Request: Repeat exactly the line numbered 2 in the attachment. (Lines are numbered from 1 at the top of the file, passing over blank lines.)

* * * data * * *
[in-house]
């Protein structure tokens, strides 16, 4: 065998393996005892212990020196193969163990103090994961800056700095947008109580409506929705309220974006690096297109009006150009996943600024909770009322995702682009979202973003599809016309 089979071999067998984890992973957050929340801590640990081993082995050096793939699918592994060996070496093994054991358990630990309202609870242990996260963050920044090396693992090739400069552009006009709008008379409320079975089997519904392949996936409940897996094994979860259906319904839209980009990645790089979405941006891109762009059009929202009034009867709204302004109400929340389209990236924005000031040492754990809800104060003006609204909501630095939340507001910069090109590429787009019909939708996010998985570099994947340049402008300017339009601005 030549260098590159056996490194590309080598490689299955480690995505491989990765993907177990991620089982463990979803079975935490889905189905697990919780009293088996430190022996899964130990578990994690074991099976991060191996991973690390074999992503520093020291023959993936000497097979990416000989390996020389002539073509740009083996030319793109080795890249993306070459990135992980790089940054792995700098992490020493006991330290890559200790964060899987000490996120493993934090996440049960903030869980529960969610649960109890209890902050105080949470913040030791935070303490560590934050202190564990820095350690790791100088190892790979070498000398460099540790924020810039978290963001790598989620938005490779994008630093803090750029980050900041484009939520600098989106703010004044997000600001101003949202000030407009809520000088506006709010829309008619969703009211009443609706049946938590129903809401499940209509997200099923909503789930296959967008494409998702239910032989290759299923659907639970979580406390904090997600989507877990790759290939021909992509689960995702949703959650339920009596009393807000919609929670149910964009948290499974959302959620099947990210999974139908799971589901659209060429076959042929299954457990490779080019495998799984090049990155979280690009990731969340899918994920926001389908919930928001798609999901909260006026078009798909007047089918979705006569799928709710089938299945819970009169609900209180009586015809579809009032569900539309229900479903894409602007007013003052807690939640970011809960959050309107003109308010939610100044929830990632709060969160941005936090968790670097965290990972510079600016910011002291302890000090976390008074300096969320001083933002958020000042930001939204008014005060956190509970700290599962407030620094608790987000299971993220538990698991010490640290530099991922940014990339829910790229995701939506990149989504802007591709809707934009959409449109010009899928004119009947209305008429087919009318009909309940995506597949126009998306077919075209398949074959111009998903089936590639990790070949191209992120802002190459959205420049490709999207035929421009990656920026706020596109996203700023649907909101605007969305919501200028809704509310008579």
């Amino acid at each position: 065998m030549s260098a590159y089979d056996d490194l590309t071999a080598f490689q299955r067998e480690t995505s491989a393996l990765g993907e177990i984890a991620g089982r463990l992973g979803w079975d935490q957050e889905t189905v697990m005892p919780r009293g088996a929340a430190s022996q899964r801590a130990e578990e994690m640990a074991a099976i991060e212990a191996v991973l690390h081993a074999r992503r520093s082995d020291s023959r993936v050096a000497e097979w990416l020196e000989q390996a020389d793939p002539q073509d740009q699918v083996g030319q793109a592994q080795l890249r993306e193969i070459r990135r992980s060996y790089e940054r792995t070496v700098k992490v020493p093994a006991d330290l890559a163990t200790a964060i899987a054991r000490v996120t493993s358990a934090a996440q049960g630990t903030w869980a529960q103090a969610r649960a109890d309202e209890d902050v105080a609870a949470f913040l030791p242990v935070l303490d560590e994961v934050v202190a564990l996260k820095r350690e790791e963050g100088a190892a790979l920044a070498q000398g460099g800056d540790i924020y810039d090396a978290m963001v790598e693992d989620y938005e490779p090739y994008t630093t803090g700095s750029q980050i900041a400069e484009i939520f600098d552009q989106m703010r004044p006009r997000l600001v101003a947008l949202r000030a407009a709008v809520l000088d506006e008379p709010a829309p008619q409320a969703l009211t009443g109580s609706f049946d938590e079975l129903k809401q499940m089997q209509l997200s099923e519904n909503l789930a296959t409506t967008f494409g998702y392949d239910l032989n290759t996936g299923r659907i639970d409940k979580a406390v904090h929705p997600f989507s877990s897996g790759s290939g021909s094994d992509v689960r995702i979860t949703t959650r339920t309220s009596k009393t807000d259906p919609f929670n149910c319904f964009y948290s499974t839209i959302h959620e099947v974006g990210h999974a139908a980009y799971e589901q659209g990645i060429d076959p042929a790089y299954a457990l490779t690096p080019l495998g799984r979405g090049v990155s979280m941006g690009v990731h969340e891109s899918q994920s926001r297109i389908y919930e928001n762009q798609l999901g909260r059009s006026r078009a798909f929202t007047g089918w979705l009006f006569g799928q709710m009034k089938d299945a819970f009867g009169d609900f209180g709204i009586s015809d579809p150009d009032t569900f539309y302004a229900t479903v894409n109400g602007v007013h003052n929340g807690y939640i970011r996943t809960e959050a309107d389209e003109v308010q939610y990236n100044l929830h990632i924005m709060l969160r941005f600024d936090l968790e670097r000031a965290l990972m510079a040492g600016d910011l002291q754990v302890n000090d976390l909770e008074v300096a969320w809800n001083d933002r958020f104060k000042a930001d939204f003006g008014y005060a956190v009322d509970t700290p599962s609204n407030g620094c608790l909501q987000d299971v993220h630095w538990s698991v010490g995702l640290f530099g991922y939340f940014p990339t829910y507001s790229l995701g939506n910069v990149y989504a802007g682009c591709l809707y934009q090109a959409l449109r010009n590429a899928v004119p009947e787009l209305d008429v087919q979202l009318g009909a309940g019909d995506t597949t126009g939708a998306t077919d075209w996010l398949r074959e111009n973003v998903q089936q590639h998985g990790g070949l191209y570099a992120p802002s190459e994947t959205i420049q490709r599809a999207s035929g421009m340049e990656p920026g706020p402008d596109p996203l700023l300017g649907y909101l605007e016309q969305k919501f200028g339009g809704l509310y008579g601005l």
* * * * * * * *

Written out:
């Protein structure tokens, strides 16, 4: 065998393996005892212990020196193969163990103090994961800056700095947008109580409506929705309220974006690096297109009006150009996943600024909770009322995702682009979202973003599809016309 089979071999067998984890992973957050929340801590640990081993082995050096793939699918592994060996070496093994054991358990630990309202609870242990996260963050920044090396693992090739400069552009006009709008008379409320079975089997519904392949996936409940897996094994979860259906319904839209980009990645790089979405941006891109762009059009929202009034009867709204302004109400929340389209990236924005000031040492754990809800104060003006609204909501630095939340507001910069090109590429787009019909939708996010998985570099994947340049402008300017339009601005 030549260098590159056996490194590309080598490689299955480690995505491989990765993907177990991620089982463990979803079975935490889905189905697990919780009293088996430190022996899964130990578990994690074991099976991060191996991973690390074999992503520093020291023959993936000497097979990416000989390996020389002539073509740009083996030319793109080795890249993306070459990135992980790089940054792995700098992490020493006991330290890559200790964060899987000490996120493993934090996440049960903030869980529960969610649960109890209890902050105080949470913040030791935070303490560590934050202190564990820095350690790791100088190892790979070498000398460099540790924020810039978290963001790598989620938005490779994008630093803090750029980050900041484009939520600098989106703010004044997000600001101003949202000030407009809520000088506006709010829309008619969703009211009443609706049946938590129903809401499940209509997200099923909503789930296959967008494409998702239910032989290759299923659907639970979580406390904090997600989507877990790759290939021909992509689960995702949703959650339920009596009393807000919609929670149910964009948290499974959302959620099947990210999974139908799971589901659209060429076959042929299954457990490779080019495998799984090049990155979280690009990731969340899918994920926001389908919930928001798609999901909260006026078009798909007047089918979705006569799928709710089938299945819970009169609900209180009586015809579809009032569900539309229900479903894409602007007013003052807690939640970011809960959050309107003109308010939610100044929830990632709060969160941005936090968790670097965290990972510079600016910011002291302890000090976390008074300096969320001083933002958020000042930001939204008014005060956190509970700290599962407030620094608790987000299971993220538990698991010490640290530099991922940014990339829910790229995701939506990149989504802007591709809707934009959409449109010009899928004119009947209305008429087919009318009909309940995506597949126009998306077919075209398949074959111009998903089936590639990790070949191209992120802002190459959205420049490709999207035929421009990656920026706020596109996203700023649907909101605007969305919501200028809704509310008579």